Coutinho cracker rescues Reds stat attack movers & shakers
Brazilian's wonder strike lifts dreadful contest and cheers Rodgers
STOKE CITY 0
(Philippe Coutinho 86)
Philippe Coutinho pulled off an act of escapology straight from the Houdini textbook this morning.
The Brazilian's 86th-minute strike rescued Liverpool at the Britannia and pulled a contest from the jaws of tedium, earning the fixture a glossy finish it scarcely deserved.
Wriggling free on the edge of the box, the Reds midfielder curled a bending, balletic strike into the top corner to earn his manager an undeserved get-out-of-jail-free card at Stoke.
Liverpool were lucky. Mark Hughes' men had edged an otherwise dreadful contest.
Not that Brendan Rodgers will care. He achieved a small amount of redemption and a good deal of closure.
Seventy-seven days and £80 million ($171m) ago, Liverpool were essentially lobotomised by Stoke. The Reds played with neither brains nor brawn and had their faces ripped off in a 6-1 mauling.
Rodgers called the defeat his worst in football. To be fair, there was some stiff competition last season.
He vowed to make amends and radically decided to sign players in the right positions.
Nathaniel Clyne slotted in at right-back, with his predecessor Glen Johnson lining up for new club Stoke.
Joseph Gomez enjoyed the odd gallop along the left, defying his birth certificate. At 18, he was one of two teenagers in a Liverpool shirt, the other being 19-year-old Jordon Ibe.
With James Milner just ahead of Jordan Henderson in midfield and Christian Benteke skulking around the box with all the subtlety of a polar bear hunting fish on an ice floe, Liverpool promised youthful vigour mixed with real, physical force.
The only flaw in Rodgers' master plan was Benteke.
One swallow doesn't make a summer, but one striker can make a season.
Benteke may struggle to live up to the billing.
Brendan Rodgers spent £32.5 million on the Belgian, but then left his striker flailing in a formation utterly unsuited to his strengths.
Benteke scores most of his goals in the air. Liverpool rarely crossed. The forward thrives on balls played over the shoulder of the last defender, but the Reds played tippy-tappy around the box, in a fashion that was neither penetrative nor pretty.
Coutinho and Adam Lallana slipped in passes for a striker who isn't particularly slippery, leaving all three men looking like round pegs in square holes.
Benteke drifted away from the game, his threat diminishing with every misplaced pass. Either he drops deeper to gain possession or Lallana and Ibe float more crosses from the flanks.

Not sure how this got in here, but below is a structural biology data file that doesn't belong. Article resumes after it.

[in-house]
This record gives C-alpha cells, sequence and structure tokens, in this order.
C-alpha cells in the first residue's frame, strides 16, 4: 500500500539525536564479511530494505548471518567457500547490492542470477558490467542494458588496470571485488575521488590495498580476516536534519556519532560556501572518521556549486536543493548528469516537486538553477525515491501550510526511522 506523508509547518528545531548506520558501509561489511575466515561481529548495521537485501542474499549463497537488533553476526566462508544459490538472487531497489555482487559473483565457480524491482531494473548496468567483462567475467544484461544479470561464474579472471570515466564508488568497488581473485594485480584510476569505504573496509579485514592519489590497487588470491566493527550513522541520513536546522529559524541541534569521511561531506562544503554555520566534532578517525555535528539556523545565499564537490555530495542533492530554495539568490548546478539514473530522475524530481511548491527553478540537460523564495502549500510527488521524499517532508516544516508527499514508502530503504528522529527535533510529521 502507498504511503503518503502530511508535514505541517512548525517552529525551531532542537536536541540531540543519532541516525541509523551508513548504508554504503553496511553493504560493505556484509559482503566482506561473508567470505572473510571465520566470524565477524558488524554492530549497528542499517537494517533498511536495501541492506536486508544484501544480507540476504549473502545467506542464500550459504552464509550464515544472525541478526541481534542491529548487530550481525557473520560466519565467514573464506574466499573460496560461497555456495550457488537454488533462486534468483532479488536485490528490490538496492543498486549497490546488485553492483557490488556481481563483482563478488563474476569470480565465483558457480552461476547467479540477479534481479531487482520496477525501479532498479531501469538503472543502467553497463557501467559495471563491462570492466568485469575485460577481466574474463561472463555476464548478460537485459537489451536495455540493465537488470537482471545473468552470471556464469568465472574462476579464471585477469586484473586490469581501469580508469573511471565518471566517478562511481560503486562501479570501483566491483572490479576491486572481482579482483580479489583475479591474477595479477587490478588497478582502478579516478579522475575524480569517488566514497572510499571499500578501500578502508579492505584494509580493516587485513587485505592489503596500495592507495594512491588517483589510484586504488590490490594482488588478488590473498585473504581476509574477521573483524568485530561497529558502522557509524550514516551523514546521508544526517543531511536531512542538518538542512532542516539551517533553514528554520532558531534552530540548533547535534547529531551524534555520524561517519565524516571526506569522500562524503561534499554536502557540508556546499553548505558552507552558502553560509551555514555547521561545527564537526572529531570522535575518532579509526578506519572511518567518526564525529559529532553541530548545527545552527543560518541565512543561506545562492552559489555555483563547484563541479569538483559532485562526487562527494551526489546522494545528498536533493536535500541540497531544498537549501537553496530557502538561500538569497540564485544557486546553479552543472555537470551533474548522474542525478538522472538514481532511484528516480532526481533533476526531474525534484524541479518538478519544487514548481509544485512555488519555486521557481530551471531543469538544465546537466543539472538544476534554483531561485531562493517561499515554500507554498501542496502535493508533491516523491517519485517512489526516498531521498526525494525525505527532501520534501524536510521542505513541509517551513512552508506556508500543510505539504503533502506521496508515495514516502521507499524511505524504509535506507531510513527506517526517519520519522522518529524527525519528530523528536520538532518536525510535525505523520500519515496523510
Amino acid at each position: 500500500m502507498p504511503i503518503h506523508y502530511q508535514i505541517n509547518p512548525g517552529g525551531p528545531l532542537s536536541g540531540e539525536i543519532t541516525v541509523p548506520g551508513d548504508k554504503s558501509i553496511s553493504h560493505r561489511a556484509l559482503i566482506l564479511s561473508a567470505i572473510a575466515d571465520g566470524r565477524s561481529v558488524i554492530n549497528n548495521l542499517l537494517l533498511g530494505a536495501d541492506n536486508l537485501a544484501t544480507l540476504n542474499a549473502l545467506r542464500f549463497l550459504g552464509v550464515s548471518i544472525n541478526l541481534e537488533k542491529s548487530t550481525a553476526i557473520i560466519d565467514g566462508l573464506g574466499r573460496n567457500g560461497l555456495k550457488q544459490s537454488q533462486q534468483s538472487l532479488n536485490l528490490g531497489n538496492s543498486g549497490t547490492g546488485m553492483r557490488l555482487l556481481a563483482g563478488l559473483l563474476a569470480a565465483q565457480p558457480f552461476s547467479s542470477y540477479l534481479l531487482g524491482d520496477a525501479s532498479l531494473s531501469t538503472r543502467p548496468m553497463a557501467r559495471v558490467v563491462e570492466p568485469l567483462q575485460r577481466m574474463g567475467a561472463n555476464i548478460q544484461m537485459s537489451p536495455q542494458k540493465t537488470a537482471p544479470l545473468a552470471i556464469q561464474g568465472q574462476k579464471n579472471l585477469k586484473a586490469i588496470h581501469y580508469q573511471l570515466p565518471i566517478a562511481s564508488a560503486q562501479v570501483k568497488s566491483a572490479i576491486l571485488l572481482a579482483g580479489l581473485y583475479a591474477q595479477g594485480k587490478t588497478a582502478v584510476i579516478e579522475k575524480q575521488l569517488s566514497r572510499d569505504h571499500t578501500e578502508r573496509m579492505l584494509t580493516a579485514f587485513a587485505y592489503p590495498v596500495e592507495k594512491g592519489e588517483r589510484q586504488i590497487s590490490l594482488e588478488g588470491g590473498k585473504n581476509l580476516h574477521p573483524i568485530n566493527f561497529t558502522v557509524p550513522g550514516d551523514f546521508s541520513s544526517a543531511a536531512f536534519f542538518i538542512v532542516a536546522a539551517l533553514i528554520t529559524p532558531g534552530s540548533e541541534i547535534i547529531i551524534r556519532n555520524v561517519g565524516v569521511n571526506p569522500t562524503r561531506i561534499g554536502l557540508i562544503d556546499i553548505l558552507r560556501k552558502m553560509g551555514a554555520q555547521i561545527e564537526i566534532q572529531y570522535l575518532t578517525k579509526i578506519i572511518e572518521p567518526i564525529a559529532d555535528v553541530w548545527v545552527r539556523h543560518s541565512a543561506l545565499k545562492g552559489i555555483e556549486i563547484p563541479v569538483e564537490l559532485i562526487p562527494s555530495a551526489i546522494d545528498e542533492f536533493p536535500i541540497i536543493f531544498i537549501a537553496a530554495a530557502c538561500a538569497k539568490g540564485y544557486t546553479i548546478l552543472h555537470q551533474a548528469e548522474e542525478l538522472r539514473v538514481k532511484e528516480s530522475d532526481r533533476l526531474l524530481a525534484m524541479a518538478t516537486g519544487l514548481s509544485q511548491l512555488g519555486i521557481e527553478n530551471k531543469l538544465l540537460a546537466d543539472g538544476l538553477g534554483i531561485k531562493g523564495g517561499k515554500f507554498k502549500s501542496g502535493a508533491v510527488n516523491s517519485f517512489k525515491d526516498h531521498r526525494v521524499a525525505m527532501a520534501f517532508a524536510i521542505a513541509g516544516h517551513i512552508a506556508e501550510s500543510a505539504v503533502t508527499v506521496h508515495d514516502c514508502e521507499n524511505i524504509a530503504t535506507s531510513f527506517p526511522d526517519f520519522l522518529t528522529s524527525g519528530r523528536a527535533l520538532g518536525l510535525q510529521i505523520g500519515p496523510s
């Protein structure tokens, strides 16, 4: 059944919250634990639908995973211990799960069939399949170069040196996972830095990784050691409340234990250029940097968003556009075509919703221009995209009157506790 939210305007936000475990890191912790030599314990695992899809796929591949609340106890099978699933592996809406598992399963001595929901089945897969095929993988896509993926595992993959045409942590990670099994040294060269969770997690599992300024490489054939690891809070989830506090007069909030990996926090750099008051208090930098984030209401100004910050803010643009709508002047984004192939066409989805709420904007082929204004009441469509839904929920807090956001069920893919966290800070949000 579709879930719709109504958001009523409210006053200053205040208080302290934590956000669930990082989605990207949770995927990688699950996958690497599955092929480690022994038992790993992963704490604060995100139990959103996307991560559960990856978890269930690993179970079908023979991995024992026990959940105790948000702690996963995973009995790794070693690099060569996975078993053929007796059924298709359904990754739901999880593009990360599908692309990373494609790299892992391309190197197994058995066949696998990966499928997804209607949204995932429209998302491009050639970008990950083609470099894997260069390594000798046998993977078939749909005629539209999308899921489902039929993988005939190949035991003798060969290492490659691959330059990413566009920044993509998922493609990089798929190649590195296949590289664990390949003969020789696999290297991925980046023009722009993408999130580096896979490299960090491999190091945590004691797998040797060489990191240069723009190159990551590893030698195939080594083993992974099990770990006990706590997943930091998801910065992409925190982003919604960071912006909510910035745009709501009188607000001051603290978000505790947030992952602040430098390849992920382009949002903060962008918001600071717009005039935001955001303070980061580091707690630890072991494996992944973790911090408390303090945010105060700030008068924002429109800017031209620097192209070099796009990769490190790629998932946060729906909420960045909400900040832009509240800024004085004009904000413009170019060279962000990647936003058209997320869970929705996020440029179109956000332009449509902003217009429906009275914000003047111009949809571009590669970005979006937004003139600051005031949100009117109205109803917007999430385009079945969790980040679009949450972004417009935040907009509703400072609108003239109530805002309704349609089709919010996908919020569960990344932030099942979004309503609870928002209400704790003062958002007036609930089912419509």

The other alternative is to offer Roberto Firmino more than the 12 minutes he got.
Something's got to give because apart from Coutinho's freakish, late strike, Liverpool were mostly laboured, slow and maddeningly dull.
It's always worth reiterating that Rodgers has spent £300 million in three seasons.
He shops in first class, but the Reds are still stuck in economy. It was congested, low-frills stuff. Expect further turbulence in the weeks ahead.
Somewhere in Los Angeles, a departed legend recognised the jersey but not the lack of application.
Steven Gerrard's legs betrayed him but he left with a priceless commodity still intact, something missing from the plodding Reds.
They played with so little heart.
For Stoke, Charlie Adam grew in stature against his former team. Marco van Ginkel did enough to justify Hughes' decision to build his side around the Chelsea loanee and Ibrahim Afellay showed flashes of the kind of inspiration that Rodgers struggles to find in his own squad.
At the very least, the Reds didn't trudge from the Britannia turf 5-0 down at half-time this time around. Apparently, that's what £80 million buys Liverpool these days. There were no other straws to clutch.
The game's first presentable chance didn't arrive until the 64th minute, when Simon Mignolet tipped around Adam's cross-shot.
His save was decent, but certainly not worth the 63 eye-meltingly tedious minutes that preceded it.
A 0-0 draw would've been a fair result, but Coutinho cultivated enough space in the dying minutes to wave his magic wand.
Rodgers got away with it. If he doesn't fix his striking issue, he won't be so lucky next time.